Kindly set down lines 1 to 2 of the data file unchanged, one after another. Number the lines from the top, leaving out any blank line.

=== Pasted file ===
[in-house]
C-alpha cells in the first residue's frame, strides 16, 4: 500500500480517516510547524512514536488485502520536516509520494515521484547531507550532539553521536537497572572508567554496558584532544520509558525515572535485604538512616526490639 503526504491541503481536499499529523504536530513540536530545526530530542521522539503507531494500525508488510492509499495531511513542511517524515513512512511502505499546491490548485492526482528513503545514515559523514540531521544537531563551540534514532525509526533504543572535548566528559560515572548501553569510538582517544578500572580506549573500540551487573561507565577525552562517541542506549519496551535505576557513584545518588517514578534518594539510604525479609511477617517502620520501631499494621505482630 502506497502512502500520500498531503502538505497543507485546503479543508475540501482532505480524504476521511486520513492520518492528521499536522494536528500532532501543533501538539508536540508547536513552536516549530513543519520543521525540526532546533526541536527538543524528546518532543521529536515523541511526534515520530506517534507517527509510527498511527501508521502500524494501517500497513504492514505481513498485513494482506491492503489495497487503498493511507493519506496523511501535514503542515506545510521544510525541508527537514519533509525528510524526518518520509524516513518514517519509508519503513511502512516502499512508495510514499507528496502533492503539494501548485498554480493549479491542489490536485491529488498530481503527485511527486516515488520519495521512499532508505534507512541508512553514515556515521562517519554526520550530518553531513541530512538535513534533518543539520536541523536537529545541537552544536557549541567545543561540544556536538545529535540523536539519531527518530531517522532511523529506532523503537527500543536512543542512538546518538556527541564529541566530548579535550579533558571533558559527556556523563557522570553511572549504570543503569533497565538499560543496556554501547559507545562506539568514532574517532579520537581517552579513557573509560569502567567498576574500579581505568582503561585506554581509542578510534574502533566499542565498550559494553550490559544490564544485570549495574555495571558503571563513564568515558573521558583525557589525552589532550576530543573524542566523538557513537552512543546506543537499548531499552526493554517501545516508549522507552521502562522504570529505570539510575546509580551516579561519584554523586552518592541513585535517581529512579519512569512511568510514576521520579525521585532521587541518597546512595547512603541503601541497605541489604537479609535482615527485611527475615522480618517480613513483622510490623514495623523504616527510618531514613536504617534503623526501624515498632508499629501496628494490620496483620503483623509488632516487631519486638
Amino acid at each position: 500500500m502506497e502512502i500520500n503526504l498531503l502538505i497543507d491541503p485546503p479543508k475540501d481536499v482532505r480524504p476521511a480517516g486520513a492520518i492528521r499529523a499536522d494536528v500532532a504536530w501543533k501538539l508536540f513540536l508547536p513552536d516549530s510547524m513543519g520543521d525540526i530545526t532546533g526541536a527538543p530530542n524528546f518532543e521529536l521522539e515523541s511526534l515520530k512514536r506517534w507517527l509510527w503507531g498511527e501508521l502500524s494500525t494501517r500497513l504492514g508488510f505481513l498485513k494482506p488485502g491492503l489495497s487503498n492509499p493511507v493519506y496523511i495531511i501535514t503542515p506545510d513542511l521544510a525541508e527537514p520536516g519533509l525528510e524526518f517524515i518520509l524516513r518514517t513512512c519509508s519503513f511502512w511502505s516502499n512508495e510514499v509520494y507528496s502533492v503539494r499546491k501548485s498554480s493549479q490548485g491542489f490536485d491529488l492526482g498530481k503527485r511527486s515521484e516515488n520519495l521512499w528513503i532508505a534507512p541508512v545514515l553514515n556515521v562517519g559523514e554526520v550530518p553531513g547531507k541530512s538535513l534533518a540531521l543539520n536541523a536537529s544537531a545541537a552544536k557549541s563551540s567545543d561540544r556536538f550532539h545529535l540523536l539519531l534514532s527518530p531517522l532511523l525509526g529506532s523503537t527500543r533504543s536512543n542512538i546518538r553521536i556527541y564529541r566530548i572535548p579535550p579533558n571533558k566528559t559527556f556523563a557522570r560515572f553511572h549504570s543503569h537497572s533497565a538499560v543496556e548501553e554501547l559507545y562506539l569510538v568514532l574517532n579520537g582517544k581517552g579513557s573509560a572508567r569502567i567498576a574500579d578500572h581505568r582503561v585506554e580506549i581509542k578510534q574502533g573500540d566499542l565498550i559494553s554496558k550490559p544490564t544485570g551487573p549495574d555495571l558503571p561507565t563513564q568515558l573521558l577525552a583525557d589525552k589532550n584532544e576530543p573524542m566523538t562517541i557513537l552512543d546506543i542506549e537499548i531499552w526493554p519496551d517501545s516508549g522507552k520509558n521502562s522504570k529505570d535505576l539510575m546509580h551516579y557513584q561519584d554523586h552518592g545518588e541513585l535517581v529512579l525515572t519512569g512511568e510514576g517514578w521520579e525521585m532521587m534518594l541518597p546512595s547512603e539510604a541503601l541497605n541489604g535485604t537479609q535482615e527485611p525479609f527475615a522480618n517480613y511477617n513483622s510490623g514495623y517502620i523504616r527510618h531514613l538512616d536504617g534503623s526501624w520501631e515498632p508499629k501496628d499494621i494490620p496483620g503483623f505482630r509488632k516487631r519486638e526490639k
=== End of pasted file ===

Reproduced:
[in-house]
C-alpha cells in the first residue's frame, strides 16, 4: 500500500480517516510547524512514536488485502520536516509520494515521484547531507550532539553521536537497572572508567554496558584532544520509558525515572535485604538512616526490639 503526504491541503481536499499529523504536530513540536530545526530530542521522539503507531494500525508488510492509499495531511513542511517524515513512512511502505499546491490548485492526482528513503545514515559523514540531521544537531563551540534514532525509526533504543572535548566528559560515572548501553569510538582517544578500572580506549573500540551487573561507565577525552562517541542506549519496551535505576557513584545518588517514578534518594539510604525479609511477617517502620520501631499494621505482630 502506497502512502500520500498531503502538505497543507485546503479543508475540501482532505480524504476521511486520513492520518492528521499536522494536528500532532501543533501538539508536540508547536513552536516549530513543519520543521525540526532546533526541536527538543524528546518532543521529536515523541511526534515520530506517534507517527509510527498511527501508521502500524494501517500497513504492514505481513498485513494482506491492503489495497487503498493511507493519506496523511501535514503542515506545510521544510525541508527537514519533509525528510524526518518520509524516513518514517519509508519503513511502512516502499512508495510514499507528496502533492503539494501548485498554480493549479491542489490536485491529488498530481503527485511527486516515488520519495521512499532508505534507512541508512553514515556515521562517519554526520550530518553531513541530512538535513534533518543539520536541523536537529545541537552544536557549541567545543561540544556536538545529535540523536539519531527518530531517522532511523529506532523503537527500543536512543542512538546518538556527541564529541566530548579535550579533558571533558559527556556523563557522570553511572549504570543503569533497565538499560543496556554501547559507545562506539568514532574517532579520537581517552579513557573509560569502567567498576574500579581505568582503561585506554581509542578510534574502533566499542565498550559494553550490559544490564544485570549495574555495571558503571563513564568515558573521558583525557589525552589532550576530543573524542566523538557513537552512543546506543537499548531499552526493554517501545516508549522507552521502562522504570529505570539510575546509580551516579561519584554523586552518592541513585535517581529512579519512569512511568510514576521520579525521585532521587541518597546512595547512603541503601541497605541489604537479609535482615527485611527475615522480618517480613513483622510490623514495623523504616527510618531514613536504617534503623526501624515498632508499629501496628494490620496483620503483623509488632516487631519486638